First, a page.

Homeworks and answers will be posted here. Each Tuesday evening, a new homework assignment will be posted here, and it will be due in the Econ 311 box in the Economics Department Office by the following Teusday. The first homework will be posted here January 4.

First homework: questions 2, 3 and 4 at end of Chapter 3. Due January 11.

Answers to homework #1.


Homework #2, due January 18.

1. Consider the model in question 2, page 62. Suppose G rises permanently from 150 to 160.

(a) derive what happens to equilibrium income.

(b) describe the transition from the old equilibrium to the new equilibrium in detail. To do this, you will need some additional assumptions about disequilibrium dynamics in the goods market. Suppose each day is divided into a morning and an afternoon. The production of goods by factories occurs in the morning and sales occur in the afternoon. Suppose firms set production in the morning equal to the previous day’s sales. For example, if production was 1000 in the previous period and there was unplanned inventory decumulation in the amount 10, then we can infer that sales in the previous afternoon were 1010. Under our assumption about disequilibrium dynamics, production in the current morning would be 1010.

Suppose that the economy was in the old equilibrium in day 0. Record the values in day 0 of: total income, household saving, the government deficit, production, sales, unanticipated inventory accumulation, consumption and investment. Do the same for period 1, 2, and 3. You should report these results in a table.

2. Consider our Keynesian Cross model with the planned investment equation replaced by I (planned) = I(bar) – b*i.

Suppose money demand is M/P=a0*Y – a1*i. Suppose the supply of M/P is an exogenously given number, say MM. Derive a formula for equilibrium output in the IS-LM model.

3. Do question 4, page 85 in the textbook. Do question 2, with 0.35 replaced by 0.50 in the money demand equation.

Answers to homework #2.


Homework #3, due January 25.

1. Questions 5, 7, 8 at the end of chapter 5.

2. Consider the model in question 4, end of chapter 5. (i) Compute the equilibrium level of consumption, saving, output, investment and the interest rate for the model. Now compute the equilibrium values of these variables when taxes are cut from 200 to 150. (ii) Repeat (i), except do so for the version of the model without the investment accelerator, i.e., the version in which the coefficient on Y in the investment equation is zero. (iii) Compare the magnitude of the increase in equilibrium output between (i) and (ii). Provide the intuition for the difference in the results. In which case does the cut of taxes generate less crowding out? Give intuition for your answer.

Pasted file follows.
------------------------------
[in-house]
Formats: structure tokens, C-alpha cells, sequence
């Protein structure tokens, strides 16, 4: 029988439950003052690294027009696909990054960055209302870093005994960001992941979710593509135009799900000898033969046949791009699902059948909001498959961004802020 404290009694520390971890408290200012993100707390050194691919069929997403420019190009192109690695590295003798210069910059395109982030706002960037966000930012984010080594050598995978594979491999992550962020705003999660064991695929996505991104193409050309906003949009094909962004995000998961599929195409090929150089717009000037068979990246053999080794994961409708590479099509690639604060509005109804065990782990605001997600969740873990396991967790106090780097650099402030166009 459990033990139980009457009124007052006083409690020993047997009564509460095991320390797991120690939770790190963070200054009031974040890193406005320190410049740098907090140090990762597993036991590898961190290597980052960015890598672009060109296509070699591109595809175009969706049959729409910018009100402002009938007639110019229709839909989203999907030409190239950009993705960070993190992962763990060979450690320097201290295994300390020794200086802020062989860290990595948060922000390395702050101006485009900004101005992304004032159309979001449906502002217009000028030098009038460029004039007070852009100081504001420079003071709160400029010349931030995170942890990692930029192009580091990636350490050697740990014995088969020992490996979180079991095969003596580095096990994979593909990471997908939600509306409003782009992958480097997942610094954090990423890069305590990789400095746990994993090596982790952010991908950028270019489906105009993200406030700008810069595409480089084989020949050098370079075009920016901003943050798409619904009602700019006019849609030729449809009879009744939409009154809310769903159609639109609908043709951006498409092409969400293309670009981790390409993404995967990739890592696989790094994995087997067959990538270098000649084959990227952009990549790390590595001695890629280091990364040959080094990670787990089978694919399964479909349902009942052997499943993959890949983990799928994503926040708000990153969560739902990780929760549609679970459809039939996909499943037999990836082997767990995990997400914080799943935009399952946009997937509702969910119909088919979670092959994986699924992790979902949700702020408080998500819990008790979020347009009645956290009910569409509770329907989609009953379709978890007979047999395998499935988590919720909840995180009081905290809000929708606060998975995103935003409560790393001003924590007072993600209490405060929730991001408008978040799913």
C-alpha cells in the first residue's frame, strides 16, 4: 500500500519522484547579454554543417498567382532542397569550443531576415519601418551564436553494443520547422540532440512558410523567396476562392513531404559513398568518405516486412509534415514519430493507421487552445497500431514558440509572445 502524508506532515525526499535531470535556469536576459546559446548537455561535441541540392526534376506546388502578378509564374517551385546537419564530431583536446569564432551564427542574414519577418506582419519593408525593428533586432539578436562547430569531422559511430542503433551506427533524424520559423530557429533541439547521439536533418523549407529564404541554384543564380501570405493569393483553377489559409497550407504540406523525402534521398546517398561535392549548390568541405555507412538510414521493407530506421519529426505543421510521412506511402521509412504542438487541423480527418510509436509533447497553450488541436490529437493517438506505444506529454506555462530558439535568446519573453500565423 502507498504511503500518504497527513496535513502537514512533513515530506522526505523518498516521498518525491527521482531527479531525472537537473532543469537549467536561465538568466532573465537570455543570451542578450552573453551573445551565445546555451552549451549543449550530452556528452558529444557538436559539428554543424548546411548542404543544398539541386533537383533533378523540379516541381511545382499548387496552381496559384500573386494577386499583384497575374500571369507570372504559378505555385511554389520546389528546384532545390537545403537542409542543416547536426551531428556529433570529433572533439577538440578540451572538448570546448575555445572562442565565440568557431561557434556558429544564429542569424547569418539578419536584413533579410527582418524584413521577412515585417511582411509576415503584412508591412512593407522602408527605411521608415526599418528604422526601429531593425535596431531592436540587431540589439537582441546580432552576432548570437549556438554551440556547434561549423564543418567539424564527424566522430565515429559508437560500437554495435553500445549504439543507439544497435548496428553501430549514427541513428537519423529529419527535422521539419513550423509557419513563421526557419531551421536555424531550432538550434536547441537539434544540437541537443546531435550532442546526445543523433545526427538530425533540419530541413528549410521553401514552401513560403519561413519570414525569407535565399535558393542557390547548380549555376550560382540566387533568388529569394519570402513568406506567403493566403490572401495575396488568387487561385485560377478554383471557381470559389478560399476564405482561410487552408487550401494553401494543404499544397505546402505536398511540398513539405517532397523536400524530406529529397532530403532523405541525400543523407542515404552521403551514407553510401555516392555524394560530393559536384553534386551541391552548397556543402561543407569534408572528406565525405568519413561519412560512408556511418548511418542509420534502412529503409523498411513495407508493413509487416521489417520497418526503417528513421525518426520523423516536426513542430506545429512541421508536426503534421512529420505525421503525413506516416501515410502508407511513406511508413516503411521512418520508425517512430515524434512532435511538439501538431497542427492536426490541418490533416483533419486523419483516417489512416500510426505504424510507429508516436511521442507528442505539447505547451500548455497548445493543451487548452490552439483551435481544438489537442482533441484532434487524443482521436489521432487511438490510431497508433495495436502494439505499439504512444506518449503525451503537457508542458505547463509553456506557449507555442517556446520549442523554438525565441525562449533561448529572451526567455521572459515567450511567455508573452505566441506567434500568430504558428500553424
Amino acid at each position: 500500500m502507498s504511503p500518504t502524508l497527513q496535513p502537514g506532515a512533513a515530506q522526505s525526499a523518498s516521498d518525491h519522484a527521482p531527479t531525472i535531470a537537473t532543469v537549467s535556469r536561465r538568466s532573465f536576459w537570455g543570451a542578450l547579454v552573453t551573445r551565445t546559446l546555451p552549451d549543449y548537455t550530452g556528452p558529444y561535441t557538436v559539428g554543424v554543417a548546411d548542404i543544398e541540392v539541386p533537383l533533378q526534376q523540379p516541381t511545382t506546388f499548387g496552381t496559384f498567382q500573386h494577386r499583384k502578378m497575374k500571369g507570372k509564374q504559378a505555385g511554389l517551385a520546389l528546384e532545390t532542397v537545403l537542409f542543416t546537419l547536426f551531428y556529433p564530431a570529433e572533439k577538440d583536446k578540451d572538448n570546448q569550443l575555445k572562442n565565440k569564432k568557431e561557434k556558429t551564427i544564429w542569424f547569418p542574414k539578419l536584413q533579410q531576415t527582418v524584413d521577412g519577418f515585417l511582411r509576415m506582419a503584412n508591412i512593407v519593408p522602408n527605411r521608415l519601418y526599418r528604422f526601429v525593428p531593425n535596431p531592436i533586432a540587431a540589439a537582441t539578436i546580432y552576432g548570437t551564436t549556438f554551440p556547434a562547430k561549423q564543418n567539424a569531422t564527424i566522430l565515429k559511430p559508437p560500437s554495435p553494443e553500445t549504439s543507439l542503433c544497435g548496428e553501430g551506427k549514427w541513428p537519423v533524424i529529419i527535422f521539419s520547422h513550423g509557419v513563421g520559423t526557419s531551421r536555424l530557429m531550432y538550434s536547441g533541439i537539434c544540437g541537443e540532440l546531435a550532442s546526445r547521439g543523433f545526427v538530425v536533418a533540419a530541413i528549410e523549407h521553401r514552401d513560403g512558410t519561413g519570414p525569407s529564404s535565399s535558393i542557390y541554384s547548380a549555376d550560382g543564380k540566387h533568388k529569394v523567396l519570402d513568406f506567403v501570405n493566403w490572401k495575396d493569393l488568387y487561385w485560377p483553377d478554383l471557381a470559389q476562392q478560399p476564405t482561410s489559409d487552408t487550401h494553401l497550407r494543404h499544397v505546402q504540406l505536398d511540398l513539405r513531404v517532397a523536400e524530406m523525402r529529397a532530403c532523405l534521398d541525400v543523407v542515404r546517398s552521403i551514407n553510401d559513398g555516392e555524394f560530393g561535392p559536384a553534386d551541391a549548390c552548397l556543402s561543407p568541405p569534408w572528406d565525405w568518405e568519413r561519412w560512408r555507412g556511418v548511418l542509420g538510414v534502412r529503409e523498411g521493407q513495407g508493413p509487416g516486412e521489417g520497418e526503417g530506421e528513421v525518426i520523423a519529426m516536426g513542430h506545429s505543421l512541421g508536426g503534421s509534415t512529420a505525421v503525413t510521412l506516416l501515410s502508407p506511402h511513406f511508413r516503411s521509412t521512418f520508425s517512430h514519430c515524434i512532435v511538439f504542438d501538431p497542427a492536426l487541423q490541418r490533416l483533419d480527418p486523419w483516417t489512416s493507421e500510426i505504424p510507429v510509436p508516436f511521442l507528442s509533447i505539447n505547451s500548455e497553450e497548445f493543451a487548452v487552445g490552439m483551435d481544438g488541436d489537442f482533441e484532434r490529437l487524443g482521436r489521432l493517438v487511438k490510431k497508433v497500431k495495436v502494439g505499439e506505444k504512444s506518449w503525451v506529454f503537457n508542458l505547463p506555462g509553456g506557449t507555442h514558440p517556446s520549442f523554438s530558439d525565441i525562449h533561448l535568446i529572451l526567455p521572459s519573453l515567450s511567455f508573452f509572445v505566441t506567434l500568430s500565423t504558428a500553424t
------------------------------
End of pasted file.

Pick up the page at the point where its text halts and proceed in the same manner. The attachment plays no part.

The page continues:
Answers to homework #3.


Homework #4, due February 2

Questions 1, 6, 7, page 131 in the book.

Answers to homework #4.


Homework #5, due February 9, answers.

1. Questions 6 and 7, page 159 in the book.

2. Using the AS-AD model, show the effects of an increase in I(bar): (i) begin by drawing the AD-AS model in medium run equilibrium, before the shock to I(bar); (ii) show how the increase in I(bar) moves the AD curve (make your argument taking into account the fact that the AD curve is constructed from the IS-LM diagram); (iii) point out the short run and medium run equilibria; (iv) describe in detail what happens to the interest rate, investment, consumption, employment, unemployment and output as you move from the old medium run equilibrium to the short run equilibrium, to the new medium run equilibrium (illustrate your argument by using the various graphs that go into constructing the AD and AS curves); (v) how does the size of the multiplier effect in the short run compare with the multiplier in the Keynesian Cross model and the multiplier in the IS-LM model? Why are the multipliers different? What is the multiplier in medium run in the AD-AS model? (vi) what happens to the composition of spending, between investment, consumption and government spending, differ across the old and the new medium run equilibria?


Homework #6, due Thursday, February 17. Answers.

Using the AS-AD model,

1. Consider a rise in labor productivity: (i) explain in detail how this shifts the AS curve, but does not change the natural rate of unemployment. (ii) Work out the implications in the short run and the medium run, for the interest rate, C, P, I, employment and unemployment of the rise in labor productivity. Establish your results using graphs, and then provide intuition. (iii) Why might globalization produce a rise in the economy’s labor productivity?

2. Suppose that the size of the labor force increases. What happens to the natural rate of unemployment in the medium run? What happens to the natural rate of output?

3. Suppose there is a rise in the quality of unemployment insurance. Explain why this increases the natural rate of unemployment. What is the impact on output, interest rates, the price level, investment, consumption in the short run and the medium run. Establish your results using graphs, and also provide the intuition.

4. Explain why globalization may lead to a fall in the natural rate of unemployment in the medium run. Work out the implications, in the short and medium run, for interest rates, the price level, the unemployment rate and consumption, of increased globalization. Make your argument using graphs, and then provide the economic intuition.


Homework #7, due Thursday, February 24. Answers

1. Suppose there is a decrease in the money supply.